One area of improvement is how the explicitness of the fan service has been toned down although the ecchi overtones remain firmly in place. Bouncing bosoms are the order of the day, as are multiple nose bleeds for our pervy protagonist but the modesty of the ladies in question has been largely maintained behind suitably covering attire.
Unfortunately this lurid portrayal of the women leaves them to be the usual anime cheesecake tropes, and even when one does have a pertinent backstory, it is undeveloped. Agnes, for example, we learn late into the run is haunted by a tragic event of her past which comes to a head in one of the stronger episodes, evocative of Fullmetal Alchemist for this writer. as promising as it sounds, it is never given nurtured or made to feel important enough to flesh Agnes out as a character or have a true emotional impact on the story.
Suffering a similar fate is a Shinto priest named Julio Chesaré, a potential love rival for Louise’s affections making his debut in the third episode. After a typically provocative first appearance, Julio’s subsequent moments on screen are rather fleeting, undermining his presence as almost inconsequential and unthreatening to Saito at best. Yet the most egregious oversight as far as presence and character development is Sheffield, an incredulous misuse of what is supposed to be the chief antagonist of the tale!
Battle sequences are even less frequent and rather brief but when they arrive they are fairly well done for the quick bursts of visual energy they provide. But again the bulk of the sizzle comes from Louise’s admonishing of Saito which occurs with such regularity that it wears thin as a recurring gag. It doesn’t help Louise’s connection with the audience either, making her one of the most annoying and dislikeable lead characters in anime – certainly one of the most capricious and changeable personality wise.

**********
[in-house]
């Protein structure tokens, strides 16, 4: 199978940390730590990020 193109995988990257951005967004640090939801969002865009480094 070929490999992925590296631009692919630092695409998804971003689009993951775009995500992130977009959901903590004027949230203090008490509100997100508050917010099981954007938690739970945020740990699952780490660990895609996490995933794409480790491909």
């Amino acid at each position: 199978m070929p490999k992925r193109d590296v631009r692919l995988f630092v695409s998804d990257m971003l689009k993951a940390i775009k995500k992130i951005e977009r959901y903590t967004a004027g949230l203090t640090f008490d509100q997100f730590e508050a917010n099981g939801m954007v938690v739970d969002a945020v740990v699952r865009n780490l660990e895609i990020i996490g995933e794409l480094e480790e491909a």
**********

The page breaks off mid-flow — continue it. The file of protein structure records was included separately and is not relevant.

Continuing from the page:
As mentioned in the review of the first season, there are still two more instalment of this series to come, which is obvious from the emotional and open ended conclusion of this one. Perhaps in the next volume we will learn more about Sheffield and the motivations behind her campaign against Tristain and see more of her too, otherwise she remains a faceless and unconvincing opponent for our heroes.
Familiar Of Zero: Knight Of The Two Moons (a title not fully explained by the way) offers no surprises in the overall content for anyone who watched the first season, outside of the added drama of the serious episodes. Hampered by disjointed and unfocused storytelling however, there is a sense of frustration to be found after the initial brief whiff of a promising plot.
If colourful, noisy, bawdy silliness with a fetish for oversized female chests is your thing then this show should fulfil your entertainment remit, but for returning fans only.
Japanese Language w/ English Subtitles
Disc 2 Only:
Clean Opening Animation
Clean Closing Animation
Rating – ** ½